Wireless Light Sensor Overview


[PASCO Wireless Sensors] [Wireless Light Sensor Overview] Mike: My name is Mike Blasberg. J.J.: And I’m J.J. Plank. M: Today, we’ll be looking at the new PASCO
Wireless Light Sensor. Let’s go ahead and open it up. J: As Mike takes it out, I just want to point out that, similar to some of our other wireless sensors, this sensor uses a coin cell battery and low energy Bluetooth to connect to our
software. M: The sensor actually contains two different
light detectors. On the back, we have our ambient sensor. This can measure UVA, UVB, UV Index, illuminance, irradiance, and photo synthetically active
radiation, or PAR. On the front, we have our spot sensor. This can measure red, green, blue, and white
light intensity. Let’s go ahead and power the sensor on and
connect it to the software. I’ll push the power button on the back of
the sensor. We’ll notice the Bluetooth LED starts flashing
red, indicating that it’s ready to pair. J: Now that the sensor is ready to pair, in
our software — — we’re using SPARKvue software — all we need to do is click on the Bluetooth
icon at the top of the screen, and then find the sensor in this Available
Devices list. It’s easy for us to identify which sensor
we’re using because there’s a six digit number written
on the top of the sensor, and that six digit number matches the one
that’s shown here in our software. I just click once to connect to the software,
and click Done. Then on the Home screen here, we’ll be shown
all of the measurements that that sensor can make from both sensors. M: For our first demo, we’ll be looking at
the UV index, which is found on the ambient sensor on the
back. J: What I want to do is set up a display that shows us the UV Index measurement. To do that, I’m going to shut off this Spot
Light Sensor because we’re not using it. Then I just find the UV Index, the measurement that we want, and then click on it here on the Home screen. That automatically gives us a graph display. Now, we want to use a different type of data
visualization. We want to go ahead and switch to a digits
display. To do that, we just click on that right arrow, and it takes us to the display we’re looking
for. M: Indoors, we’ll be using the UV LED flashlight
as our light source, but you can also have students take the sensor
outside and use the sun at their source. You can even place the sensor into a logging
mode to collect UV Index data for a day-long experiment. J: Before he turns the light on, I’m going to click the Start button here. We’ll start recording data. M: We’ll look at our baseline here of about 0.5
units of UV Index. We can take something like eye glasses, or even various pieces of fabric, to test
their UV blocking capacity. As I place the glasses over here, we can see that it cuts the UV Index down
by about half. Let’s go back to the Home screen, and we’ll do another experiment. J: Let’s take a look at some of the measurements that can be made by the spot sensor here in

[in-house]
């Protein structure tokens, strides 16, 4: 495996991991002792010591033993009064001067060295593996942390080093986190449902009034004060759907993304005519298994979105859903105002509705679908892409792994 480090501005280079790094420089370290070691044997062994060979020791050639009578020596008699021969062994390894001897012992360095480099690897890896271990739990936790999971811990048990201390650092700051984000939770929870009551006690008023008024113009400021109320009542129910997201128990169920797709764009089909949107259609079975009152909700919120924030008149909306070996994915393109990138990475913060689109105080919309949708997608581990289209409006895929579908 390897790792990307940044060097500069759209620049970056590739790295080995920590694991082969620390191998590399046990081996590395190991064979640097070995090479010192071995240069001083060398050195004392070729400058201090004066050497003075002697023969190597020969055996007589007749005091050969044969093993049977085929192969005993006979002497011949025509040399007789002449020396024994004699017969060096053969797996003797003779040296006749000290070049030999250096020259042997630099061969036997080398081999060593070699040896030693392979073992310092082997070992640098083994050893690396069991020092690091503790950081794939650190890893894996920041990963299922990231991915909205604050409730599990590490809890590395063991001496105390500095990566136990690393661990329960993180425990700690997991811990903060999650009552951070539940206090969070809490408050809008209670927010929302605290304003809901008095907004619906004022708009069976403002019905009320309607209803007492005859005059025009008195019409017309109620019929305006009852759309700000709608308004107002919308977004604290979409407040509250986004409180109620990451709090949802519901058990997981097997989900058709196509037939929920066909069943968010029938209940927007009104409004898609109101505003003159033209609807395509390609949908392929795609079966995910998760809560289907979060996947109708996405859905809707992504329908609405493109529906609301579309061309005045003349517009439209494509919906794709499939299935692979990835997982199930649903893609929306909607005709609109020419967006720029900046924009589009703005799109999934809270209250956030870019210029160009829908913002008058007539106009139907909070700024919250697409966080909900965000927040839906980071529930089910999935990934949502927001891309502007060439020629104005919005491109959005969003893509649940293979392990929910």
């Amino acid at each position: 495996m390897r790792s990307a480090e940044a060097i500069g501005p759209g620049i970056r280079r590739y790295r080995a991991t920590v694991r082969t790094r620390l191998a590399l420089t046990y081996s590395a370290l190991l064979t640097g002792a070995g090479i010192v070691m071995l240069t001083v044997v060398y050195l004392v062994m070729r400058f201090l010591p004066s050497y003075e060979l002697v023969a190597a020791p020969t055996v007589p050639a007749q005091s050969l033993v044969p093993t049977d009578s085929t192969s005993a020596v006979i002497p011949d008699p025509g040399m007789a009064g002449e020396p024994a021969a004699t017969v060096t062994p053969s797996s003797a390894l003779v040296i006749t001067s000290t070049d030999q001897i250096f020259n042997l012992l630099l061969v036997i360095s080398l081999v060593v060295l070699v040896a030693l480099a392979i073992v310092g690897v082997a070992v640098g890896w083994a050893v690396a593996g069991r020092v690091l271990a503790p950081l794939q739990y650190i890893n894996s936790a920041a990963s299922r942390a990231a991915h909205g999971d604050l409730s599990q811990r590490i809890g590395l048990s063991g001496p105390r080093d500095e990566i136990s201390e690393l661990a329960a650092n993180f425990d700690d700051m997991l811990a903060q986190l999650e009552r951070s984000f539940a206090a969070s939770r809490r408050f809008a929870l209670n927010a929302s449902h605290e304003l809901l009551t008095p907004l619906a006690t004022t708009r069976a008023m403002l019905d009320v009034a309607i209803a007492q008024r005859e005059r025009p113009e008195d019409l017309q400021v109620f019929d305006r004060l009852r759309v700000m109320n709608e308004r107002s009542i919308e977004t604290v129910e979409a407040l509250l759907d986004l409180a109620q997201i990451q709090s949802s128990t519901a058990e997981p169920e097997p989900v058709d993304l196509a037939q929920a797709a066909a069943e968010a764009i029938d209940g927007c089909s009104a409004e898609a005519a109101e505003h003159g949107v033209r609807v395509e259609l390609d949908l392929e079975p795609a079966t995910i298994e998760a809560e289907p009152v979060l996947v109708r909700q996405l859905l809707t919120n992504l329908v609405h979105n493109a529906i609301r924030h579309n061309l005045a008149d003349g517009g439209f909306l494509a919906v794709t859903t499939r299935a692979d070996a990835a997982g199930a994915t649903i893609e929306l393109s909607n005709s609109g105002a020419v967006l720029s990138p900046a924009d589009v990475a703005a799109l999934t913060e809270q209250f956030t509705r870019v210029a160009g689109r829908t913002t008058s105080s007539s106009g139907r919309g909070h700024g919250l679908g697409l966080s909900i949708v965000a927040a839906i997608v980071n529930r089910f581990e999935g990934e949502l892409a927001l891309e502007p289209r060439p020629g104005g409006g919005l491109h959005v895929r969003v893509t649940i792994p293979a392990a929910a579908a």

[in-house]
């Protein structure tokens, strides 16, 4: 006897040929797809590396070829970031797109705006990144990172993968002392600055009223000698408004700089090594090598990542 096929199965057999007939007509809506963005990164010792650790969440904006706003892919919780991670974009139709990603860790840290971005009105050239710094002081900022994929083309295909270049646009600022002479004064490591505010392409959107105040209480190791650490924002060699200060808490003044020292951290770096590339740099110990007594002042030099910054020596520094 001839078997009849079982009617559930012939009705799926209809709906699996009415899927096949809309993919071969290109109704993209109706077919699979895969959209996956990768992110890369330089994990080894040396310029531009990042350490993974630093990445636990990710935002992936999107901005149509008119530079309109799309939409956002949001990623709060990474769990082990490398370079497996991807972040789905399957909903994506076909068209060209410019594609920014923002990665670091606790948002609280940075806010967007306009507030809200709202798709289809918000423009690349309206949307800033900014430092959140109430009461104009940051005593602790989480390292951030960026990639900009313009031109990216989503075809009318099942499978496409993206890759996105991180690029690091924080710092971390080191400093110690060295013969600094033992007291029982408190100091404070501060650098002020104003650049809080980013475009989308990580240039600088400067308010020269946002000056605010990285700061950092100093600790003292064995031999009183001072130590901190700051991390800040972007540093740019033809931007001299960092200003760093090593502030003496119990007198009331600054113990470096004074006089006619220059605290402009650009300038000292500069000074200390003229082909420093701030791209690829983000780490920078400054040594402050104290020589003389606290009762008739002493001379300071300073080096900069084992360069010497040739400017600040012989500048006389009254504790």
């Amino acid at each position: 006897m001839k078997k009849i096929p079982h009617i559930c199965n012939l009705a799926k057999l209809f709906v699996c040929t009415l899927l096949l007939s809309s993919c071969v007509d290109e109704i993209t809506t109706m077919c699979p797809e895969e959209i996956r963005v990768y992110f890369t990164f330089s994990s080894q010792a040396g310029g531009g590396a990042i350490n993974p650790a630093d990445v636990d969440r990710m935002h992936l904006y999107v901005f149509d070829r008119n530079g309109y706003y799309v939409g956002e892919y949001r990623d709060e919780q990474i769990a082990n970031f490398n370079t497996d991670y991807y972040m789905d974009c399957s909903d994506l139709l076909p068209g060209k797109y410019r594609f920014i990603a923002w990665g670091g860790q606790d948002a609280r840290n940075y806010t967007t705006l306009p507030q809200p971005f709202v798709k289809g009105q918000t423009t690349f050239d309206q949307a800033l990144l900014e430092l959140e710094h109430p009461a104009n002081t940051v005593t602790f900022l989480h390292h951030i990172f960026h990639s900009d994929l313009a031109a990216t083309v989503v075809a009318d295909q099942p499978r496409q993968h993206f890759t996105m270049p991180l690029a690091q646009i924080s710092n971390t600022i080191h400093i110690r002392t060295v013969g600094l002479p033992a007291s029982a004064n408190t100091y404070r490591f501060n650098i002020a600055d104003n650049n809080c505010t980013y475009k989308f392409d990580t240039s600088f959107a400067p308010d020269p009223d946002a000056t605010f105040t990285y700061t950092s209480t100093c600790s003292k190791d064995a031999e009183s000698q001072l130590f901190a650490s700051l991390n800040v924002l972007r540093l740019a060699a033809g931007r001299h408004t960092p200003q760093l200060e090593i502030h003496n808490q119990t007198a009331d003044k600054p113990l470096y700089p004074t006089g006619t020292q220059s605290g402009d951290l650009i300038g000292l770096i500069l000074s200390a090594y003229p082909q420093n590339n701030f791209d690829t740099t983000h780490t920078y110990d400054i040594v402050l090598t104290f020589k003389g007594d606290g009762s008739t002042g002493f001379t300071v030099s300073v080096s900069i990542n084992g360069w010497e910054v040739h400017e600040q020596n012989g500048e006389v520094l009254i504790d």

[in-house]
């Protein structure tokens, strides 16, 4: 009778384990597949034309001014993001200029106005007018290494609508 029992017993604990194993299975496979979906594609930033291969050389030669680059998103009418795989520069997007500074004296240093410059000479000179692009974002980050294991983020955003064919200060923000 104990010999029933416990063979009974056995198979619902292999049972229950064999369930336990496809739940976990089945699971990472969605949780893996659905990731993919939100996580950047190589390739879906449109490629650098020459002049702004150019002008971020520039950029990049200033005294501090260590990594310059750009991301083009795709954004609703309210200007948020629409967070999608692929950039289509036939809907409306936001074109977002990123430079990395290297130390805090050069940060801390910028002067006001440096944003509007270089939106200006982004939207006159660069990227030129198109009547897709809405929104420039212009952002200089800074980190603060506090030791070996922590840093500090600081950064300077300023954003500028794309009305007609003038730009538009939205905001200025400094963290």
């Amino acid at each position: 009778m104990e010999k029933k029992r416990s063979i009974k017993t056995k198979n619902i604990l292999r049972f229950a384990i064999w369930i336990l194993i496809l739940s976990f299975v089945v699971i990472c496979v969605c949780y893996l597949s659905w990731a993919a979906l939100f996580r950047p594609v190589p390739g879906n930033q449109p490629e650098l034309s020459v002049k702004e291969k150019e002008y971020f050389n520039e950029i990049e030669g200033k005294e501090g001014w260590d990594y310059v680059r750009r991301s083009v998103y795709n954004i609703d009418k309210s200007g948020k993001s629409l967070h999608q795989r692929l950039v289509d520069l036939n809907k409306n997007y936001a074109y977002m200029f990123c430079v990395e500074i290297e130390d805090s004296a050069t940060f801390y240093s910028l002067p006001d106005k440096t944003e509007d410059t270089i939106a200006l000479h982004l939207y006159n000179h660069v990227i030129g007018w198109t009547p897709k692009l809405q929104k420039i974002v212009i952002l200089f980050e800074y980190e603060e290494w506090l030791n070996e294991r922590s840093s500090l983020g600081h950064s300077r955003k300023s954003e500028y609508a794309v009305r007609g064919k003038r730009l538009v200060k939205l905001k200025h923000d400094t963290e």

the front. Just like we turned off the spot sensor before, I’m going to turn off the Ambient Light Sensor
because we’re not using it. I want to use the sensor to measure red, green,
and blue light intensity as we scan across this dark table top, white
piece of paper, and red piece of paper. We can see how the intensity levels adjust. To do that, I’m going to build a page here. We’re going to put a graph display in there. I’m going to add the blue, red, and green
measurements to my graph display. To do that, I just select them one at a time. We’ll go ahead and start with Blue. I’m going to add another y-axis, add Red, and then the last one I’m going to add Green. We’ve got our measurements on our graph display. The one last thing I want to do before we
start recording data is turn the sample rate up just a little bit. Let’s go ahead and go to 10 hertz. We’re ready. I’m going to go ahead and click Start. Mike is going to scan across, and I’m going
to auto-scale our graph here. Then I’m going to click Stop. Now as you can see here, we’ve got intensity
measurements for all three colors. At the beginning here across the dark surface, you’ll see that the intensity is about the
same for all of them, but nice and low. Then as he went up to the white light, it jumped up in intensity on all three of
them. Then when he scanned across the red paper, you see here that the blue and the green intensities
dropped below the red. That’s because the way we see color is we actually see the light that’s being reflected
from the surface. All the other colors are being absorbed, so with red paper we expect to see red light. M: For more information on this and other
wireless sensors, please visit pasco.com/wireless. Thanks for watching.

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